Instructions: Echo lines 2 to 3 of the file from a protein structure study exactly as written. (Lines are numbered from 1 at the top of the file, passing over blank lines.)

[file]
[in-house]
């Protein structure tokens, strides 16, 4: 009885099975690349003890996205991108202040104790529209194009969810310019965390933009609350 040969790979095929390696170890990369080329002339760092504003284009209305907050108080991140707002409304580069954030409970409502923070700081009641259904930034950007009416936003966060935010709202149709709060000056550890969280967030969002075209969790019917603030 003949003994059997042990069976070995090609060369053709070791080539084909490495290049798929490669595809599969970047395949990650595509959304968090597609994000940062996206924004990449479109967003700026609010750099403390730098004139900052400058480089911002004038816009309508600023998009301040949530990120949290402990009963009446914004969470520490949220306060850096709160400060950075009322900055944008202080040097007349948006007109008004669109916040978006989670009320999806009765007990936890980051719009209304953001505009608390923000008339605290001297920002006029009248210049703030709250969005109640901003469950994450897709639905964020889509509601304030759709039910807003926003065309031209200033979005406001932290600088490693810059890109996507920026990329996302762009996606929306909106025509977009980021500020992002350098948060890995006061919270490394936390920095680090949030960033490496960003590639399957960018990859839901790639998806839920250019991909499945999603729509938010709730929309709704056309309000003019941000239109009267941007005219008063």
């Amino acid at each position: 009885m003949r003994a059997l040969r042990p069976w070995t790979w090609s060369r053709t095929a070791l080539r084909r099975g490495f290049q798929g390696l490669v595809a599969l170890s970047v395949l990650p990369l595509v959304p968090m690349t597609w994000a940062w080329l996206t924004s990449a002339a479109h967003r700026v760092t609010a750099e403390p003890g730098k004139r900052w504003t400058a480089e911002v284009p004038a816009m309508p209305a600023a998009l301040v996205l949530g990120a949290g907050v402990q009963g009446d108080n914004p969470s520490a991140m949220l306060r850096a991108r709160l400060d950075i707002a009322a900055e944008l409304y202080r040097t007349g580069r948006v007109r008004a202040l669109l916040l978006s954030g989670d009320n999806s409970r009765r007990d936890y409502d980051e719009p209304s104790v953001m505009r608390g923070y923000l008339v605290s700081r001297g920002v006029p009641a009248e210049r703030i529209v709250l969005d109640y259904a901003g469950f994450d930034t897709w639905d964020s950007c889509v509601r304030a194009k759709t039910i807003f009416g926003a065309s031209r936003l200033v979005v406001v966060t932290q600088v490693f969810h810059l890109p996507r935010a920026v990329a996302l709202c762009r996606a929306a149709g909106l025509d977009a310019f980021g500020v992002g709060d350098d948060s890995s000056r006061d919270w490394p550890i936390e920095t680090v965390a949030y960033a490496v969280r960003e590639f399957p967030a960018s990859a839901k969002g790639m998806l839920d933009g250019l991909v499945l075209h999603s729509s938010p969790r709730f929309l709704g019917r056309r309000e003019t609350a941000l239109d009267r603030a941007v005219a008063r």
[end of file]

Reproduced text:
């Protein structure tokens, strides 16, 4: 009885099975690349003890996205991108202040104790529209194009969810310019965390933009609350 040969790979095929390696170890990369080329002339760092504003284009209305907050108080991140707002409304580069954030409970409502923070700081009641259904930034950007009416936003966060935010709202149709709060000056550890969280967030969002075209969790019917603030 003949003994059997042990069976070995090609060369053709070791080539084909490495290049798929490669595809599969970047395949990650595509959304968090597609994000940062996206924004990449479109967003700026609010750099403390730098004139900052400058480089911002004038816009309508600023998009301040949530990120949290402990009963009446914004969470520490949220306060850096709160400060950075009322900055944008202080040097007349948006007109008004669109916040978006989670009320999806009765007990936890980051719009209304953001505009608390923000008339605290001297920002006029009248210049703030709250969005109640901003469950994450897709639905964020889509509601304030759709039910807003926003065309031209200033979005406001932290600088490693810059890109996507920026990329996302762009996606929306909106025509977009980021500020992002350098948060890995006061919270490394936390920095680090949030960033490496960003590639399957960018990859839901790639998806839920250019991909499945999603729509938010709730929309709704056309309000003019941000239109009267941007005219008063």
């Amino acid at each position: 009885m003949r003994a059997l040969r042990p069976w070995t790979w090609s060369r053709t095929a070791l080539r084909r099975g490495f290049q798929g390696l490669v595809a599969l170890s970047v395949l990650p990369l595509v959304p968090m690349t597609w994000a940062w080329l996206t924004s990449a002339a479109h967003r700026v760092t609010a750099e403390p003890g730098k004139r900052w504003t400058a480089e911002v284009p004038a816009m309508p209305a600023a998009l301040v996205l949530g990120a949290g907050v402990q009963g009446d108080n914004p969470s520490a991140m949220l306060r850096a991108r709160l400060d950075i707002a009322a900055e944008l409304y202080r040097t007349g580069r948006v007109r008004a202040l669109l916040l978006s954030g989670d009320n999806s409970r009765r007990d936890y409502d980051e719009p209304s104790v953001m505009r608390g923070y923000l008339v605290s700081r001297g920002v006029p009641a009248e210049r703030i529209v709250l969005d109640y259904a901003g469950f994450d930034t897709w639905d964020s950007c889509v509601r304030a194009k759709t039910i807003f009416g926003a065309s031209r936003l200033v979005v406001v966060t932290q600088v490693f969810h810059l890109p996507r935010a920026v990329a996302l709202c762009r996606a929306a149709g909106l025509d977009a310019f980021g500020v992002g709060d350098d948060s890995s000056r006061d919270w490394p550890i936390e920095t680090v965390a949030y960033a490496v969280r960003e590639f399957p967030a960018s990859a839901k969002g790639m998806l839920d933009g250019l991909v499945l075209h999603s729509s938010p969790r709730f929309l709704g019917r056309r309000e003019t609350a941000l239109d009267r603030a941007v005219a008063r």